Would You Plaster Your Soul on the Wall Where You Work?

Portraitwall

Picture this: Wonder Woman holding a Starbuck’s cup, a man trapped in a computer screen and another looking into the face of his own severed head. No, you’re not reading the opening to a bizarre fantasy novel. If you’ve ever been inside our office, you may recognize these images from our self-portrait wall.

Everyone who works at WhiteSpace Creative – from interns all the way to the president of the company – completes the infamous self-portrait assignment.

The parameters? It shouldn’t be bigger than 24” x 24” or smaller than 16” x 16”. You can use crayons, clay, scrap metal, watercolors, photographs – anything – but if it costs more than $30, we aren’t paying for it. Oh yeah, and you need to pour a very real piece of yourself into a piece that will hang on a wall for years to come.

Then you have to present it to the entire company.

Making a blank space our space

Room -2_small _140x 210

At WhiteSpace, the self-portrait assignment has become a celebrated initiation process. President and CEO Keeven White assigned the first self-portraits in 2005 when we moved into our current office space on North High Street. On a practical level, the assignment began as a creative solution for filling a blank wall. Over the last 10 years, we’ve come to realize that it displays our eclectic talent base and reinforces two of our core beliefs:

  • We are all creative in our own way
  • Our people are our greatest asset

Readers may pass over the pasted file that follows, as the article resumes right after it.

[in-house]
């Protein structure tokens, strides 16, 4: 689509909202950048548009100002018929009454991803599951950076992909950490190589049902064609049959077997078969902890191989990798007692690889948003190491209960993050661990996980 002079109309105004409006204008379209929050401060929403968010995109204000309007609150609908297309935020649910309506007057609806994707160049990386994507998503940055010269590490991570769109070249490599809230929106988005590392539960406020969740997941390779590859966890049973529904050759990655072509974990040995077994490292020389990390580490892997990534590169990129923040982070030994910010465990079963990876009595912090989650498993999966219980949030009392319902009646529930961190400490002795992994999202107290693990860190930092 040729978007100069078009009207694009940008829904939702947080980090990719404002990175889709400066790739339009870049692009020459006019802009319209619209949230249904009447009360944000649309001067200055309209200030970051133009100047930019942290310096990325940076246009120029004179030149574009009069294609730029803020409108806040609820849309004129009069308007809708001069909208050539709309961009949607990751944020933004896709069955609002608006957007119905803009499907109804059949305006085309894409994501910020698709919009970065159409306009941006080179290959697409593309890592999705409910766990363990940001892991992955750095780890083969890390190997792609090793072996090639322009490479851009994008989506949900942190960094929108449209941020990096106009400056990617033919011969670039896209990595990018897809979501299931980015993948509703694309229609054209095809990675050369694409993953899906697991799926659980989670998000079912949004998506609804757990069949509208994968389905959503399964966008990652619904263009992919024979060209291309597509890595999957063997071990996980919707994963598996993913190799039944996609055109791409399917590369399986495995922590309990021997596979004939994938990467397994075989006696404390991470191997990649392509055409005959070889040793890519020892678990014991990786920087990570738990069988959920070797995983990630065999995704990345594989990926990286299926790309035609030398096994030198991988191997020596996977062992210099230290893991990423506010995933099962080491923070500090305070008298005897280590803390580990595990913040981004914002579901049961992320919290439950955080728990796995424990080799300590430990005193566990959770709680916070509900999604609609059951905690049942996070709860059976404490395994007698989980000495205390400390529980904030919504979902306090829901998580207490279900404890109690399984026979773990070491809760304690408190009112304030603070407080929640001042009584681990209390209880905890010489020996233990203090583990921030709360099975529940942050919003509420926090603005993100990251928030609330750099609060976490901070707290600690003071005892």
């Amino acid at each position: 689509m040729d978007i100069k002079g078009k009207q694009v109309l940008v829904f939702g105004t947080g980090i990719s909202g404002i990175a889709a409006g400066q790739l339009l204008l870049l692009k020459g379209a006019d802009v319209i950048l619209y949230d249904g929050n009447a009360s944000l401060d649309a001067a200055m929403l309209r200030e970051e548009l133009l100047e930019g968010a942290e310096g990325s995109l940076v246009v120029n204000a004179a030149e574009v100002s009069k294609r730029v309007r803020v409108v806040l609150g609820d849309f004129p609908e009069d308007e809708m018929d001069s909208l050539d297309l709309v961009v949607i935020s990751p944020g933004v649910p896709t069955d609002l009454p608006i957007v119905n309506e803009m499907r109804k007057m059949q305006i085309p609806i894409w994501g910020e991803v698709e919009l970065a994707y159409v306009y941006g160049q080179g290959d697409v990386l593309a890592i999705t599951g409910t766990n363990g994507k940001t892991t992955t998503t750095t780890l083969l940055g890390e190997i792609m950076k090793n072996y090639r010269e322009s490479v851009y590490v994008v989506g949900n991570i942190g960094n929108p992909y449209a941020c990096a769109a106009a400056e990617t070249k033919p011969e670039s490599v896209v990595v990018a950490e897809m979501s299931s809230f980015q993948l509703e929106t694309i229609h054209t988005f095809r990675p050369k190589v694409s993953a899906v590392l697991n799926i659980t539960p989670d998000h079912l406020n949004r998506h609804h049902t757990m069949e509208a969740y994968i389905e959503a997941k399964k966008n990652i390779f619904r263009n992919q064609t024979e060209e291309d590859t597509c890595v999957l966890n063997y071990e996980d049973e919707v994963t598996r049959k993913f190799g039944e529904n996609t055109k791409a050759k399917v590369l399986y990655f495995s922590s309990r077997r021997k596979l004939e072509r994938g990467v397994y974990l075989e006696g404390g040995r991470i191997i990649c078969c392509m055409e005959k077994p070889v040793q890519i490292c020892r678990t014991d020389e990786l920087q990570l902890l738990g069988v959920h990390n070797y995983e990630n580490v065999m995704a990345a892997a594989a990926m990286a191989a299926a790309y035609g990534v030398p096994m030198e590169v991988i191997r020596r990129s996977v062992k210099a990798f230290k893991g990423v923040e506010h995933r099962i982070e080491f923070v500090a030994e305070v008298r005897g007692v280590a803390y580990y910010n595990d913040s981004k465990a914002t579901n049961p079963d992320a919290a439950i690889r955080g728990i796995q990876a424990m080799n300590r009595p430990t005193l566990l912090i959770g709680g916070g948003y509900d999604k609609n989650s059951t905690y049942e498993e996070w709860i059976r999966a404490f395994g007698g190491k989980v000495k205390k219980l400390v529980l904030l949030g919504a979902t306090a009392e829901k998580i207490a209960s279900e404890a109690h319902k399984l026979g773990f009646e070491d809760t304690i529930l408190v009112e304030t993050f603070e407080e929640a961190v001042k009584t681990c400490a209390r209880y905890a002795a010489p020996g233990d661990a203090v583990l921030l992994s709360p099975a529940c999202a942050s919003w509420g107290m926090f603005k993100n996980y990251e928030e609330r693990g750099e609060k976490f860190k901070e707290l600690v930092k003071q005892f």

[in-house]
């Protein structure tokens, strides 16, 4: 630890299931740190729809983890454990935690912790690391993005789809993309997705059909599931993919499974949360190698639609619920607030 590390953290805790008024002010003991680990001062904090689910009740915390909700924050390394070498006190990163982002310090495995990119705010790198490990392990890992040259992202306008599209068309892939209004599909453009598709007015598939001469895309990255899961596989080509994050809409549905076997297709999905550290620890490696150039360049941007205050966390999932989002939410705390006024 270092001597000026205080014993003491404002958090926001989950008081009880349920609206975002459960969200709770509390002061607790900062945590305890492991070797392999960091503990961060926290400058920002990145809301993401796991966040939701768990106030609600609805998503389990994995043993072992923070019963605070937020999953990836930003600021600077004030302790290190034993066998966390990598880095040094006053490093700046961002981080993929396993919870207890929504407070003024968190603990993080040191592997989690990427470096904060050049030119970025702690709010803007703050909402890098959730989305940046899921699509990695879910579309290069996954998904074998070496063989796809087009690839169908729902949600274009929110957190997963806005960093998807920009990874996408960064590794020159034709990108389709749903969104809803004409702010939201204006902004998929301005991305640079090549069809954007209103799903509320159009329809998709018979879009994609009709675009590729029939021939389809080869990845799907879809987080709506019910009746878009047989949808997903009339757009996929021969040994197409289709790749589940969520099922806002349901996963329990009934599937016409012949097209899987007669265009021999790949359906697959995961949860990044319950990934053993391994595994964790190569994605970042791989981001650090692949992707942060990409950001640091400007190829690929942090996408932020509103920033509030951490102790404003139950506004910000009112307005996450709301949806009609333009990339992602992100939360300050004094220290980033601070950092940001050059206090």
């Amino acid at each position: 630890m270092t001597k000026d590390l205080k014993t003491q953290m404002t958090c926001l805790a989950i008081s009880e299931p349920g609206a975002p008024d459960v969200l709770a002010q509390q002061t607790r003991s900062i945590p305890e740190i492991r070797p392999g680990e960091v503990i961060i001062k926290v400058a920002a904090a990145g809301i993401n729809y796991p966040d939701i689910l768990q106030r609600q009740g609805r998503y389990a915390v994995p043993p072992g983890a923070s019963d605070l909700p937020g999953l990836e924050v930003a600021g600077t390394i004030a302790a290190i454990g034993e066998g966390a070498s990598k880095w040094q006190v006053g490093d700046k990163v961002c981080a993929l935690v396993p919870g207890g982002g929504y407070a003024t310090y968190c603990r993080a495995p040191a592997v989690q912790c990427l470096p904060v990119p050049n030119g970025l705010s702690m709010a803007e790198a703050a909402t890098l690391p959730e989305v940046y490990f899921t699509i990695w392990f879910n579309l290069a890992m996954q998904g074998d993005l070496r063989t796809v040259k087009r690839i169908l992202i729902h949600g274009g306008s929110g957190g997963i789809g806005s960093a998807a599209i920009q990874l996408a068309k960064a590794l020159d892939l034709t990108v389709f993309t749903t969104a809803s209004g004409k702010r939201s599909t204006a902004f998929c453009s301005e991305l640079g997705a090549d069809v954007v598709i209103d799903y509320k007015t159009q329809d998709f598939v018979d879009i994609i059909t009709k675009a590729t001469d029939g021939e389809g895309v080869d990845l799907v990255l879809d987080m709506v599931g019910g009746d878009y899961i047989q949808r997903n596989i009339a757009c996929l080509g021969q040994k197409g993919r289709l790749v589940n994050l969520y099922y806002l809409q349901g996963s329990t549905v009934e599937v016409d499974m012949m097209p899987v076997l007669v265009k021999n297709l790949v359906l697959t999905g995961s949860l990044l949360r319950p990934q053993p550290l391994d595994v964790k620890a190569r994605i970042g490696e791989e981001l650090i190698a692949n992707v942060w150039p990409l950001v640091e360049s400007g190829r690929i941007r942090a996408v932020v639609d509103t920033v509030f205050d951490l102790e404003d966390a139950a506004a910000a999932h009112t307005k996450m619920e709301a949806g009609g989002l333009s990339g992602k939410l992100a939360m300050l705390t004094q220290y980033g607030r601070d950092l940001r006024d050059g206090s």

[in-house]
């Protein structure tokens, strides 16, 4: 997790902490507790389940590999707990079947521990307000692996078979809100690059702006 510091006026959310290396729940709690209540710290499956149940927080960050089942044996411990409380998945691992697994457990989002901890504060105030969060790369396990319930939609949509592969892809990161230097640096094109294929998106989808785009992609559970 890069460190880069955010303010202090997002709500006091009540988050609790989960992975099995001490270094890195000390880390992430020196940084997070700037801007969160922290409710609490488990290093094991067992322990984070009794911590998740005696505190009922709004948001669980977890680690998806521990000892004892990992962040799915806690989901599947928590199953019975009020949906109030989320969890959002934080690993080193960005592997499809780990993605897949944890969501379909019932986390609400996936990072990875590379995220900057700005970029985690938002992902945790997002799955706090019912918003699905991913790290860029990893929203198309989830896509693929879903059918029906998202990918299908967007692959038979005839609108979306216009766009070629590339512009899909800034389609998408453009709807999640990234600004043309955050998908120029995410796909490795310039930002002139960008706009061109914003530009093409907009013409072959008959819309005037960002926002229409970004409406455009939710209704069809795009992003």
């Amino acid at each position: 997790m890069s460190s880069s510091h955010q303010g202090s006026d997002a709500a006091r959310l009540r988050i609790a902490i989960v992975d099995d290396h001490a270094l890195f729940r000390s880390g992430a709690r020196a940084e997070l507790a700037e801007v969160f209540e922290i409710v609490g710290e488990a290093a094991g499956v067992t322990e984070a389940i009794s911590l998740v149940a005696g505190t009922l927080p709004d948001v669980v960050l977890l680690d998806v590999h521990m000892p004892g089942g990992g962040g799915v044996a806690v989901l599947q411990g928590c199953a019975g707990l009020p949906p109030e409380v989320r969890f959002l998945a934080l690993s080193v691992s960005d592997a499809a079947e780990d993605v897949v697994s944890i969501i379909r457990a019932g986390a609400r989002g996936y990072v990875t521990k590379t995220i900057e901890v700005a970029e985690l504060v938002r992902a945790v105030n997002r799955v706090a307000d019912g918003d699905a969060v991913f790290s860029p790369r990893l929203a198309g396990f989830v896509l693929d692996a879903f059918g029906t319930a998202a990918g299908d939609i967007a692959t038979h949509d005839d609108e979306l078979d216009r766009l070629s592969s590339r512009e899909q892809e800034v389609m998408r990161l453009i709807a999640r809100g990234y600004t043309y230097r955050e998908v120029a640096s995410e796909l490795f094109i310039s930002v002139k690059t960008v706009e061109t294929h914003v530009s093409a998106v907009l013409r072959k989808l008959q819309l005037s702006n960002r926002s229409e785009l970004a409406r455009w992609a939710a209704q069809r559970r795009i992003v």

“I love passing the self-portrait wall,” Vice President of Talent Development Jen Snider said. “It’s so easy to get caught up in the day-to-day. The self-portraits are a constant reminder of all the people, past and present, who have contributed to our success.”

Freshmeat!

Jen also loves watching the new hires open up through the process of self-exploration and company-wide presentation. Now, as part of the “explore” phase of our #WSCevolution, you get a glimpse, too. Check out this Q&A with our newest self-portrait artists.

What was your first reaction to the assignment?

“The idea of creating something personal and then presenting it to new coworkers was intimidating to me.” – Alicia Jordan, graphic designer

“I felt like it was too personal of an assignment for work (if you want it to be good art, that is).” – Jef Etters, video producer

“Fear. Excitement. Then more fear.” – Erin Monsman, graphic designer

What surprised you about the process?

“I know it sounds odd, but I was surprised to have to think about a self-portrait visually. Having a background in creative writing, I’m used to self-portraits being poems with weird titles like ‘Self-Portrait with Cured Meats’ or ‘Self-Portrait with Balloon Animals.’ I’ve always thought of self-portraits as acts of writing.” – Eric Morris, copywriter

“Since I don’t have a design background, I was surprised to see how quickly I gravitated toward an idea. And that I didn’t end up changing my mind a million times in the process!” – Isobel Parish, account coordinator

What did you learn?

“I can take photos and make things on a computer screen, but my drawing and painting skills are weak. This process gave me more confidence in creating things on paper.” – Kate Brandenstein, graphic designer

“I’m even self conscious about what cartoon me looks like.” – Megan Bush, graphic designer.

“I need to make more art outside of the office.” – Jim Lightcap, graphic designer

“I looked at my life, and I realized I have a lot of really positive things happening. I’m sincerely happy with where my life is going both personally and professionally.” – Mary Wunderle, graphic designer

Stop in anytime to view our self-portrait wall yourself! And, make sure to keep following #WSCevolution to learn more about how we are exploring our own identity.

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